Anchor Bolts in Concrete

Article and photos by Gregory Havel

When a steel-framed structure is built, it usually features a steel frame that rests on concrete foundations. The structural steel must be connected to the foundation or the building will collapse before it is completed. The traditional way to set anchor bolts in concrete is to embed long L-shaped bolts in the concrete foundation while it is being poured. When the concrete has set and cured, these bolts cannot be pulled out of the concrete without destroying the foundation.

The structural engineer designs the concrete foundation's dimensions and the length, diameter, and spacing of the bolts; he also specifies the size of the steel columns, flanges, and bolt holes.

Photo 1 shows four large anchor bolts prepared to be set in a concrete foundation. The bolts have been assembled onto piece of oriented strand board (OSB) that was made from the template the steel fabricator supplied to match the bolt holes on the column's bottom flanges. Wood bridging on the concrete forms holds the assembly at the proper elevation; sometimes tie wires to the steel rebar are used. Although the concrete foundation can be poured so that it is close to the elevation needed for the steel column, it often isn't precise.


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Photo 2 shows the anchor bolts after the concrete foundation has set. The OSB template has been removed and replaced with a steel "setting plate" from the structural steel fabricator. Nuts threaded onto the anchor bolts support this plate. These nuts will be adjusted so that the setting plate is level and at precisely the elevation the structural steel columns require. The nuts on top will lock the setting plate in place.


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Photo 3 shows the setting plate after the space between it and the concrete foundation has been packed with quick-setting Portland-cement grout for added strength. After the grout has cured, the top nuts are loosened. The nuts will be removed completely to set the column, replaced, and tightened to hold the column in place. Usually, this completed connection is not visible in the completed building because it is below floor level and covered by a poured concrete floor, or embedded inside a masonry wall.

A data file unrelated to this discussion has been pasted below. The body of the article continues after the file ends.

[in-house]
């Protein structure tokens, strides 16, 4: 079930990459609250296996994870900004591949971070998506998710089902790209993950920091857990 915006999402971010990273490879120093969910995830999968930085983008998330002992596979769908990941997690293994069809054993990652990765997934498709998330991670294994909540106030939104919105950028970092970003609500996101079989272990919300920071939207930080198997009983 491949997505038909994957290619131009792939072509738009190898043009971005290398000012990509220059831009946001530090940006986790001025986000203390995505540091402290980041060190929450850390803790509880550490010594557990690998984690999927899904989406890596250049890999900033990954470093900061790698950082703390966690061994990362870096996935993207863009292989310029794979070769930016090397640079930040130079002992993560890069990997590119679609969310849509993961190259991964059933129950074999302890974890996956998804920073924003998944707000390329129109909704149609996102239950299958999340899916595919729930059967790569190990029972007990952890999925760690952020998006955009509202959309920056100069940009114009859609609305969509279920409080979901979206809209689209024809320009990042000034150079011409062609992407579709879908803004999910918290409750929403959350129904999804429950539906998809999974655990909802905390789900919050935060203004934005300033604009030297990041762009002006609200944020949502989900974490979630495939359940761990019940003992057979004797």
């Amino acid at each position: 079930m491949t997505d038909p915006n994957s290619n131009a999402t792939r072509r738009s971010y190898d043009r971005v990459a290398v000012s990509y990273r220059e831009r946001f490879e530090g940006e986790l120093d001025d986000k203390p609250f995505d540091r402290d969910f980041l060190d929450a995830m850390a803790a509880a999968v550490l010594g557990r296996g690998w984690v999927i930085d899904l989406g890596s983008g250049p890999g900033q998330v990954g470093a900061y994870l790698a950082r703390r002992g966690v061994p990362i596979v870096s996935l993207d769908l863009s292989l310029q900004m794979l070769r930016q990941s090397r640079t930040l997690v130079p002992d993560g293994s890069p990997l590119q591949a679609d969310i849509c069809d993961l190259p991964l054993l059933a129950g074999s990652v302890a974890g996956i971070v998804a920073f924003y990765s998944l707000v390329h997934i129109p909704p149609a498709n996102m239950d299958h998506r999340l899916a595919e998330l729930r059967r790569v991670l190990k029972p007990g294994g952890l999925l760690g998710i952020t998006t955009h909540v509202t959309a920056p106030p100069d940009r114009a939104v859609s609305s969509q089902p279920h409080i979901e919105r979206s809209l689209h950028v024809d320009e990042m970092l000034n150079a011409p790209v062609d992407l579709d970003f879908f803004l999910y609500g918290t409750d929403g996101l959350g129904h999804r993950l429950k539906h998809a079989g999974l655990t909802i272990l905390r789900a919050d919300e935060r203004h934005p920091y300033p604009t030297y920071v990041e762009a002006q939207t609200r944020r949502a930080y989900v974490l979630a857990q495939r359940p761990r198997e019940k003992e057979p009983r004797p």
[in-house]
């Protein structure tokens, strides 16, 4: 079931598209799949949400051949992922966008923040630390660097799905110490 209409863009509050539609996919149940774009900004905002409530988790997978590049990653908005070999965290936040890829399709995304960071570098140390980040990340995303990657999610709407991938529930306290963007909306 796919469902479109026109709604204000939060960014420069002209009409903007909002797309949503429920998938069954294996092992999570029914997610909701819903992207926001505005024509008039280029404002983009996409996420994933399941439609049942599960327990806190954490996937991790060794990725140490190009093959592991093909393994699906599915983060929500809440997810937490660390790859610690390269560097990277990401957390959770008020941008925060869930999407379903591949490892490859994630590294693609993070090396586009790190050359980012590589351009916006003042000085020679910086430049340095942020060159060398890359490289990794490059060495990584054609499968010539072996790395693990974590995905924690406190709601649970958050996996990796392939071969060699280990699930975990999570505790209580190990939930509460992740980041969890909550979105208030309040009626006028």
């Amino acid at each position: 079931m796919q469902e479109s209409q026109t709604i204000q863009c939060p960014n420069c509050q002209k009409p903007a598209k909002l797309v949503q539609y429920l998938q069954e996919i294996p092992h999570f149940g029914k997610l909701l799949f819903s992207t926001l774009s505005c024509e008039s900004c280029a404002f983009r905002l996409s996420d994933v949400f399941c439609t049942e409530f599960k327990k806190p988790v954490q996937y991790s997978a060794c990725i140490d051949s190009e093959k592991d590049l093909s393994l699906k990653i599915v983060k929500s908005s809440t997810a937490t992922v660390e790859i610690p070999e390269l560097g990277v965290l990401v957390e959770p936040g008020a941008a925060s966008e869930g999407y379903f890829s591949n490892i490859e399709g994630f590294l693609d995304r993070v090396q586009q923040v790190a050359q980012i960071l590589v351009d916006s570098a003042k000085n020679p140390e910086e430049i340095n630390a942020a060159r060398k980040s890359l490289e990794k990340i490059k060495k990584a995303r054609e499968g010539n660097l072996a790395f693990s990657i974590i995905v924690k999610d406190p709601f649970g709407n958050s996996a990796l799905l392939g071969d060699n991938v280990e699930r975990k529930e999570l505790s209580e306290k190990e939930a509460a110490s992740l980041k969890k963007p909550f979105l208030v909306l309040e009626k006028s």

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This system provides a strong connection between column and foundation. Its disadvantage is that it leaves little room for error. The bolt holes in column flanges are usually large enough to compensate for an anchor bolt that is 1/8-inch out of alignment. If the error is large enough so that the column flange does not fit, either the flange or the anchor bolt must be modified. Any modification of anchor bolts for structural steel requires the written approval of the design structural engineer, according to consensus standards and the requirements of the Occupational Safety and Health Administration (OSHA). If the anchor bolts are too far from their proper location or of the wrong size, the engineer may order them to be cut off and replaced with new anchor bolts epoxied or grouted into holes drilled deep into the foundation.

In the past, a too-frequent cause of structural collapse during construction was the setting of structural steel before the concrete foundations or masonry walls were sufficiently cured. OSHA's 2001 revision of the Steel Erection Standard (29 CFR 1926 Subpart R (1926.750 through 1926.761, plus Appendixes A-H) requires that contractors follow the procedures outlined to reduce the possibility of building collapse during construction, providing a safe place for contractor employers to work, and a less-hazardous environment for emergency responders who may be called.

OSHA's complete Steel Erection Standard can be found at http://www.osha.gov/pls/oshaweb/owadisp.show_document?p_table=STANDARDS&p_id=10939

Section 1926.752 outlines the written notifications required before any steel is set, including the strength of foundations and masonry piers, and may be found at http://www.osha.gov/pls/oshaweb/owadisp.show_document?p_table=STANDARDS&p_id=10788

Section 1926.755 discusses strength requirements for and modification of anchor bolts, and may be found at http://www.osha.gov/pls/oshaweb/owadisp.show_document?p_table=STANDARDS&p_id=12746

Gregory Havel is a member of the (WI) Fire Department; retired deputy chief and training officer; and a 30-year veteran of the fire service. He is a Wisconsin-certified fire instructor II and fire officer II, an adjunct instructor in fire service programs at Gateway Technical College, and safety director for Scherrer Construction Co., Inc. He has a bachelor's degree from St. Norbert College. He has more than 30 years of experience in facilities management and building construction.

Subjects: Anchor bolts in concrete, building construction for firefigher operations

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